The splice of life: Understanding human macrophage polarization

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Science Translational Medicine  22 Jun 2016:
Vol. 8, Issue 344, pp. 344ec100
DOI: 10.1126/scitranslmed.aag2111

Considered the sentinels of the immune system, ready to respond to any invasion or disturbance, the principal role of macrophages is to defend against exogenous pathogens. However, macrophages can also inappropriately react to self-signals produced during injury or stress and, as a consequence, drive sterile chronic inflammation. They were once thought to be terminally committed and static, with little capacity for altering their phenotype, but we now recognize that macrophages can adopt a range of phenotypes, with proinflammatory M1 macrophages on one end of the spectrum and anti-inflammatory/reparative M2 macrophages at the other. Nevertheless, little is known about the exact mechanisms that instruct macrophage function in these polarized states. Thus, Lin et al. undertook a comprehensive RNA screen to identify alternative splicing (AS) events in human polarized macrophages and gain a better understanding of the protein-coding diversity in macrophage subsets.

AS events are common, observed in more than 90% of multi-exon coding genes and frequently occurring in a cell- and context-specific manner. Surprisingly, Lin et al. found that human M1 polarized macrophages had hundreds of alternatively spliced RNAs, whereas M2 macrophages had very few. The AS events found in M1 and M2 macrophages were largely distinct from those found in circulating hematopoietic cells, indicating that AS activity is specific to the macrophage subsets. Although the study did not include functional verification of the alternatively spliced genes, the authors did demonstrate that induced pluripotent stem cells (iPSCs) can be polarized to the M1 and M2 states and closely model AS differences seen in primary cells, allowing the newly discovered AS events to be probed in more detail in the future.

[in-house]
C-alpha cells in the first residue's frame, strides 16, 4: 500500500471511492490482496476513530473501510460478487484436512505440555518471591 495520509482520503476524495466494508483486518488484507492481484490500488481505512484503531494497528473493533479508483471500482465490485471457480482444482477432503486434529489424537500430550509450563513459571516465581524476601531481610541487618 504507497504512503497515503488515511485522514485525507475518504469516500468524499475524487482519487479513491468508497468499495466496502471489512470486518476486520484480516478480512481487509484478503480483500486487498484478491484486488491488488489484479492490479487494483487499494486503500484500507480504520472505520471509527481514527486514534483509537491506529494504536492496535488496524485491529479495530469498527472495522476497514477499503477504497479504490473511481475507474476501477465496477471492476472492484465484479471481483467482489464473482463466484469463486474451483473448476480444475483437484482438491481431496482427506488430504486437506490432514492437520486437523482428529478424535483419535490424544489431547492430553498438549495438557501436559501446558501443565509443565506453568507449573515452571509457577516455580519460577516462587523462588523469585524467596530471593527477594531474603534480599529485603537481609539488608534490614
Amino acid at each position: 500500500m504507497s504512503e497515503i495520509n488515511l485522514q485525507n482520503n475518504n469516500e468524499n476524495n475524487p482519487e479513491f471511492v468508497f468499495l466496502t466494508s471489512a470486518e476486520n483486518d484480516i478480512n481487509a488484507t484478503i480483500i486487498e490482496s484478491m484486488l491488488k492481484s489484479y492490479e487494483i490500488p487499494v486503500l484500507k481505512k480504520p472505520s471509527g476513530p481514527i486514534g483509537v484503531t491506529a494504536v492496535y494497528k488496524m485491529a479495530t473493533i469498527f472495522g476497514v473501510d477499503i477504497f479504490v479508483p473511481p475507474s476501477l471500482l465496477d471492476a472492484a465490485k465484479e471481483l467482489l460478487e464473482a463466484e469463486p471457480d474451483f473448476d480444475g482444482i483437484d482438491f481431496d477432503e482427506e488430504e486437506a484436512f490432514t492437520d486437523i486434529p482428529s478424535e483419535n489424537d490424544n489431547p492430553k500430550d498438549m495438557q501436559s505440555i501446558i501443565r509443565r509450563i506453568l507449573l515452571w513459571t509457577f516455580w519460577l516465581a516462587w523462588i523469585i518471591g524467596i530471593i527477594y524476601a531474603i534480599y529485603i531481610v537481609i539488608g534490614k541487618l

This study also revealed a probable link between the genetic predisposition to developing cardiometabolic disease and AS activity in inflammatory macrophages. M1 macrophages expressed a large number of alternatively-spliced genes that are predicted to be processed by the splicing factor CELF1, suggesting that inflammatory AS events are coordinated by the activity of the cellular splicing machinery. In addition, a number of these splicing factors, including CELF1, contained single nucleotide polymorphisms (SNPs) in putative transcription factor binding sites that were correlated with cardiometabolic traits. In other words, genetic variants within a promoter region may cause the aberrant activation of splicing factors like CELF1, which could then result in abnormal AS events in carriers of that SNP and influence factors like blood lipids and obesity. Indeed, the authors showed that modifying the amount of CELF1 in M1 macrophages could alter the expression of multiple inflammatory genes. These results link human genetic variation in RNA splicing machinery to differential gene expression and may help identify new causal factors contributing to cardiometabolic diseases.

J. Lin et al., Transcriptome-wide analysis reveals modulation of human macrophage inflammatory phenotype through alternative splicing. Arterioscler. Thromb. Vasc. Biol. 10.1161/ATVBAHA.116.307573 (2016). [Abstract]

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